Artie The Frog Gets Stitched Up

Wildlife Rescue Posted Dec 15, 2020
Rescue, rehabilitation and release for one of our trickier cases...

Artie the frog is one of the many tiny patients we delicately care for every day at the RSPCA Wildlife Hospital. Artie weighed in at just 18 grams, but it’s not just his size that meant delicate treatment…

When our RSPCA Animal Ambulance arrived on the scene, this little frog was in a poor state with a large wound to his back. He was weak and it wasn’t clear if he would make it. Artie was rushed back to our Wildlife Hospital for urgent care.

frog undergoing surgery

Being an amphibian, Artie’s unique anatomy and physiology makes anaesthesia and surgery more challenging than other species.

RSPCA Queensland Wildlife Vet, Tim Portas breaks it down for us. “All amphibians, including fogs, have a rich network of blood vessels in their skin giving them the ability to absorb a range of substances across their skin. This makes them susceptible to environmental toxins but can also be used to the vet's advantage when anaesthetising these animals.”

Anaesthetic agents - normally given via injection or vaporised for inhalation for other animals - can instead be absorbed through the frog’s skin. Our Wildlife Vets provided a mixture for little Artie to be submerged into, allowing him to be anaesthetised before soaking a sterile swab in a very dilute disinfectant solution. The swab was then rubbed onto his delicate skin, prepping him for surgery.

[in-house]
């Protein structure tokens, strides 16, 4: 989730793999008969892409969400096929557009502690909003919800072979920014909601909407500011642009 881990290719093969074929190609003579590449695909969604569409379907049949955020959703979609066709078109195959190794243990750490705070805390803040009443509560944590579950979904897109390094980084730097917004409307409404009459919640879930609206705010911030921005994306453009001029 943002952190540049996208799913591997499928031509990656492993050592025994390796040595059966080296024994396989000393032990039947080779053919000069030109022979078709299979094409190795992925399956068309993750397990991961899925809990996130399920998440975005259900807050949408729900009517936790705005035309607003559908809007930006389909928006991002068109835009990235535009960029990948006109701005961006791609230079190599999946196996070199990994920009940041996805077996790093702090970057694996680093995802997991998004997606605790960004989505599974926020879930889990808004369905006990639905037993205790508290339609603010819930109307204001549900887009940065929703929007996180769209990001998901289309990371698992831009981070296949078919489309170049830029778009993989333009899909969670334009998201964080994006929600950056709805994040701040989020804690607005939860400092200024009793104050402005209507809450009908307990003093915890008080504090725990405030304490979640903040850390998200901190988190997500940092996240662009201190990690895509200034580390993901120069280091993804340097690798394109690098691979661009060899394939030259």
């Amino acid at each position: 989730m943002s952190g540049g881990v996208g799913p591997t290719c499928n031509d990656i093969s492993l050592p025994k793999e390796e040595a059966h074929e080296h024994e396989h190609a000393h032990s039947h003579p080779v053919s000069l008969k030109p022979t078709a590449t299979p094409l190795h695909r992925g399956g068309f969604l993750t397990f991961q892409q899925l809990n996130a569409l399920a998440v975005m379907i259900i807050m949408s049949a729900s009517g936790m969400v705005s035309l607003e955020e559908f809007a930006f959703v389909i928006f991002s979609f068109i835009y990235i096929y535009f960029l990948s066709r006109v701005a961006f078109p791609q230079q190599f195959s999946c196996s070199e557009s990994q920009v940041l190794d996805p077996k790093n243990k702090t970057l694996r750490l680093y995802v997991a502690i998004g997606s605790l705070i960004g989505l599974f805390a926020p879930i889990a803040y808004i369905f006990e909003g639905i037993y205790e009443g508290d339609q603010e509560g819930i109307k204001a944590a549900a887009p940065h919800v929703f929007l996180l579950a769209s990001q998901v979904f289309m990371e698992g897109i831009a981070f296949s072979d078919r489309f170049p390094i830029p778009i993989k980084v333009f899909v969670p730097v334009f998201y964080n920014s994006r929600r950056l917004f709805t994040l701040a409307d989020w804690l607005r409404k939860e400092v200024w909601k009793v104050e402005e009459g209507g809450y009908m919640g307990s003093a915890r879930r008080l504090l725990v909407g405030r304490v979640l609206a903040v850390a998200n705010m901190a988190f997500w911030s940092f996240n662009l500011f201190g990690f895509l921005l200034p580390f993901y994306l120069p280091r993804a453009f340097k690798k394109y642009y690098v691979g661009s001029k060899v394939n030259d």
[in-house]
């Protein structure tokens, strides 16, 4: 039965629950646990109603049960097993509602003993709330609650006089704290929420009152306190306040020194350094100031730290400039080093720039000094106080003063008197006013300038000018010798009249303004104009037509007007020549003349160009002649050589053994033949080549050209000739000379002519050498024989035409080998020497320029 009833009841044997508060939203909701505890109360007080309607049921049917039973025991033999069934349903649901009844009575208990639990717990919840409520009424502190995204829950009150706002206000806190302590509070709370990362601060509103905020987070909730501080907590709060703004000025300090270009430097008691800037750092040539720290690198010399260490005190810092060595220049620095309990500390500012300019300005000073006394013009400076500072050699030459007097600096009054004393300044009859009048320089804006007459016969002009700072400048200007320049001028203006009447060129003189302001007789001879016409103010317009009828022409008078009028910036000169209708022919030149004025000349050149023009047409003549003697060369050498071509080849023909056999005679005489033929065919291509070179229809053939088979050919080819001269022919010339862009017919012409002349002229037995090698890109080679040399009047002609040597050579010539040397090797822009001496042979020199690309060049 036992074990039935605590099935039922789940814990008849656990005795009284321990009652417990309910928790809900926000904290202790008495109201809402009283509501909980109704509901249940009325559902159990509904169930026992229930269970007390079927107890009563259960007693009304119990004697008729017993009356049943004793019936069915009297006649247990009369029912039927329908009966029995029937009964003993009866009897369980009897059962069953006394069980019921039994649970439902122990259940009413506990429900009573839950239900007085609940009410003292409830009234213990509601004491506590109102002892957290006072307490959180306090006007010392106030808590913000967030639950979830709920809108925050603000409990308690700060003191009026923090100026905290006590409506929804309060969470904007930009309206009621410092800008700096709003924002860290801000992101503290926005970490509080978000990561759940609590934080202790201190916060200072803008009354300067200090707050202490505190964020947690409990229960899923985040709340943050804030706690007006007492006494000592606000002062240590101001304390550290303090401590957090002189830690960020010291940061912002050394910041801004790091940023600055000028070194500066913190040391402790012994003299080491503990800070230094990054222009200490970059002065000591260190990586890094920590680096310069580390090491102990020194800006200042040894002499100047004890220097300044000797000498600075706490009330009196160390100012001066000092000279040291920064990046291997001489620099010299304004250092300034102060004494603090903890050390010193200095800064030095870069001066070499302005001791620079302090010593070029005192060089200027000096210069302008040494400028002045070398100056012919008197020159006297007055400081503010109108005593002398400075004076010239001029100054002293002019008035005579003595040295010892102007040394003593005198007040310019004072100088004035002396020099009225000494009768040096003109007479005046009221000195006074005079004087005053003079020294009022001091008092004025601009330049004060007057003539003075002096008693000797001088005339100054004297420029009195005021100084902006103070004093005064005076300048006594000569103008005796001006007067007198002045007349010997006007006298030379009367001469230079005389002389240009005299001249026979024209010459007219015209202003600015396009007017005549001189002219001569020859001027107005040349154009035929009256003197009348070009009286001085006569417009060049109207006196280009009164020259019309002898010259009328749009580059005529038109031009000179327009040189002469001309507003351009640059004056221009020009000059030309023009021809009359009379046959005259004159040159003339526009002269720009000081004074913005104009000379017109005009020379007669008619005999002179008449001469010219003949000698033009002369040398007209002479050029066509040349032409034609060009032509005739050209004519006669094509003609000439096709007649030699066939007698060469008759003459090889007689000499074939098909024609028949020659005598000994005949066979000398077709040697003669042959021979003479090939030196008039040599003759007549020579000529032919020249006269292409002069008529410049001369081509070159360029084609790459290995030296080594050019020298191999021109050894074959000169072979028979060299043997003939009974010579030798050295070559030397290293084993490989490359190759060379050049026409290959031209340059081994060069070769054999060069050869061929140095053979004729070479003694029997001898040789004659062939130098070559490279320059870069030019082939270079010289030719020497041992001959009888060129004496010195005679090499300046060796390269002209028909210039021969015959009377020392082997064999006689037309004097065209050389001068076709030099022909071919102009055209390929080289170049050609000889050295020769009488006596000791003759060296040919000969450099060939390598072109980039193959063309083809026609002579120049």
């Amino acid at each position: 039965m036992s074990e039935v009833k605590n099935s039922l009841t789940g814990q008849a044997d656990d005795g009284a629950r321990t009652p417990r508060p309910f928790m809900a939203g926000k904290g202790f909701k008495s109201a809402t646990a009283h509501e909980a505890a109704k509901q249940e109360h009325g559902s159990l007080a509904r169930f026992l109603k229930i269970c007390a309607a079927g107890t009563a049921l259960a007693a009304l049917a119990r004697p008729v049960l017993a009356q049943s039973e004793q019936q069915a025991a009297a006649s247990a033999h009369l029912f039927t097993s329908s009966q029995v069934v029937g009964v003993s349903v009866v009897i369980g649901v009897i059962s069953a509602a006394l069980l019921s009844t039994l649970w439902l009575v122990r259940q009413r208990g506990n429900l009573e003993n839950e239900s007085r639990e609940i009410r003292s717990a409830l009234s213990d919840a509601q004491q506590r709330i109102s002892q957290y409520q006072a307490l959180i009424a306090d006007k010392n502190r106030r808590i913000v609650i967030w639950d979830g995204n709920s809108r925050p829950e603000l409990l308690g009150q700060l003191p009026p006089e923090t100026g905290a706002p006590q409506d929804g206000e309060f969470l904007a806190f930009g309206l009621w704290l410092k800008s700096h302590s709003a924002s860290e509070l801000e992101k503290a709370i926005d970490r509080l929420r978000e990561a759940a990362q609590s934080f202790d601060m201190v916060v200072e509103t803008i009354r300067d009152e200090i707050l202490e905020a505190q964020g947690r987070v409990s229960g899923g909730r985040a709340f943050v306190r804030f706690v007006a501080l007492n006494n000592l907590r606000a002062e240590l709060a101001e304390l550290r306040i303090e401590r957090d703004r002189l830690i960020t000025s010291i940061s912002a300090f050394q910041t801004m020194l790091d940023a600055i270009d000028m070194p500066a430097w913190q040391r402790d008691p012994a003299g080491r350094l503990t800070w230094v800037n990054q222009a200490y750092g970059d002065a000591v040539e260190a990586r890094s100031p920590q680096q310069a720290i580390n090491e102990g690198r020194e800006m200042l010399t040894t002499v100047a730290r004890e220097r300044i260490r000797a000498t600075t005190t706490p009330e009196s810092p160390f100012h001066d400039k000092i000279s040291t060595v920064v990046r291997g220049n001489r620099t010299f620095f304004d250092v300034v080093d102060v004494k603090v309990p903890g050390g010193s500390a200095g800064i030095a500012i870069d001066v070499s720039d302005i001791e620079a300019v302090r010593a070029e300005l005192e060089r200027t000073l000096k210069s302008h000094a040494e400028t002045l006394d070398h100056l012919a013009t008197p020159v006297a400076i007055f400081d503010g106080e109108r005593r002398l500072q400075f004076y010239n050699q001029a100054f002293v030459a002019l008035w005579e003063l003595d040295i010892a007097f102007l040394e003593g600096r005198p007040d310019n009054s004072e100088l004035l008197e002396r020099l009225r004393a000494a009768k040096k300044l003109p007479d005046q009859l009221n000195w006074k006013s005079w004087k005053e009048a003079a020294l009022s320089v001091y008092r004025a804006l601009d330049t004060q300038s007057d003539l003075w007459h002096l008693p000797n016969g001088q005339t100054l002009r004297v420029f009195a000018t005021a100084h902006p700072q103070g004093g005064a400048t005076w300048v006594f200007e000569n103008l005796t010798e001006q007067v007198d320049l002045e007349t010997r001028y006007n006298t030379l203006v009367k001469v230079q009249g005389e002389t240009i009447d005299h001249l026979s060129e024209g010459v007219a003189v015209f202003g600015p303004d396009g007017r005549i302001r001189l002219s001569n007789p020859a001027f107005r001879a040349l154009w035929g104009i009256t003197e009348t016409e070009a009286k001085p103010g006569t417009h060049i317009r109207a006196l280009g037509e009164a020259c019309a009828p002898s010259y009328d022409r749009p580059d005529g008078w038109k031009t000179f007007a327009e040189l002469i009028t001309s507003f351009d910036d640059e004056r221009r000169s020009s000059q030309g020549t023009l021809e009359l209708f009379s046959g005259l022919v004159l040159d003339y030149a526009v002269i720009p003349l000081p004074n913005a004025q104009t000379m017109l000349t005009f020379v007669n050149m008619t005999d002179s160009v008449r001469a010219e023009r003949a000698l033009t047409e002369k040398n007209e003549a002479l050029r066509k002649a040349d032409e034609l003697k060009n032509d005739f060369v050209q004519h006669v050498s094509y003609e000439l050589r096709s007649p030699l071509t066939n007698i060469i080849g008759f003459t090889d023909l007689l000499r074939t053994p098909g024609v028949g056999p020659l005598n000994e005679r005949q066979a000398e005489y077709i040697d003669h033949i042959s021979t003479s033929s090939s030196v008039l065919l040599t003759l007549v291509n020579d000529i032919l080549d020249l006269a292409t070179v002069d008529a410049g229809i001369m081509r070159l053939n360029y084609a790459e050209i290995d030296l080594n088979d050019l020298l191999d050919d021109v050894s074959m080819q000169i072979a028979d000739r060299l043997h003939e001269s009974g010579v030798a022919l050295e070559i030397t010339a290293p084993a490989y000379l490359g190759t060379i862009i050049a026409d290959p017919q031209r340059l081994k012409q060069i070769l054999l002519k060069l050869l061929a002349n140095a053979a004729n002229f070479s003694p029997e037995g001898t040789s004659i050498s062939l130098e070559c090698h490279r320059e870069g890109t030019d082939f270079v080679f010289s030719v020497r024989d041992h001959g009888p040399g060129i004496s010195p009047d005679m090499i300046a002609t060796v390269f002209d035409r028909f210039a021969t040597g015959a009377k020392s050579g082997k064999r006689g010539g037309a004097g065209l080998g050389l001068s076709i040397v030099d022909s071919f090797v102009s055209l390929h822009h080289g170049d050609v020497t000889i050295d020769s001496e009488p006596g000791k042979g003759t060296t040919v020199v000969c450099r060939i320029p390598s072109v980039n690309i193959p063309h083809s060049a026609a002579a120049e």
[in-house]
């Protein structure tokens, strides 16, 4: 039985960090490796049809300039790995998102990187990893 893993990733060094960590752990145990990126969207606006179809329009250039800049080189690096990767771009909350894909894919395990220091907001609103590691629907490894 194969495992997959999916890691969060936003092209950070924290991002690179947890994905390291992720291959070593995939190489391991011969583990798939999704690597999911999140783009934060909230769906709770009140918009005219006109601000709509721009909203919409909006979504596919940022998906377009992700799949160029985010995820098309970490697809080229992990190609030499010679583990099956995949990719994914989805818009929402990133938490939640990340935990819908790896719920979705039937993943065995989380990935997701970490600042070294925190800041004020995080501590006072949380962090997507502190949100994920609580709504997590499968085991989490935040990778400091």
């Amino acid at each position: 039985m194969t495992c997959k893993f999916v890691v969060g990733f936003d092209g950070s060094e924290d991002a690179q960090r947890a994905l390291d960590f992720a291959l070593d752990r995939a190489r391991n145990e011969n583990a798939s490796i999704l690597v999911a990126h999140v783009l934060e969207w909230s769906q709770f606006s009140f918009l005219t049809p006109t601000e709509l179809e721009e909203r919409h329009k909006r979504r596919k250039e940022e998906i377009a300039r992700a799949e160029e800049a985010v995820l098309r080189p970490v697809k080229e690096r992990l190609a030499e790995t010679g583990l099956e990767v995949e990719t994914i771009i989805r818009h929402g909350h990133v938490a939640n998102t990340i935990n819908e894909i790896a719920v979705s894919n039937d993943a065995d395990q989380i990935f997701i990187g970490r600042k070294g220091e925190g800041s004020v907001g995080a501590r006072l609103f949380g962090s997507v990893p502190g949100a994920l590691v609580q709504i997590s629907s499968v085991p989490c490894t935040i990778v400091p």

Tim said, “Frogs, like reptiles, are endothermic meaning that wound healing takes longer than in mammals and birds... Even though healing in amphibians can be slow, their skin typically heals very well and they can recover from significant wounds with appropriate care.”

frog on a log

Little Artie stayed with our veterinary team for three weeks receiving antibiotics and pain medication before his sutures could be removed.

When he was ready to be released, we got in touch with the original caller who was able to collect Artie and return him to her backyard where he’s back to his usual ‘hoppy’ self.

large frog on a branch

No matter how big or small, our Wildlife Vets do their very best to treat every patient admitted into our Wildlife Hospital.

Spotted a sick or injured animal in need of help? Contact our 24/7 Animal Emergency Hotline on 1300 ANIMAL (1300 264 625).

Tegan Watson
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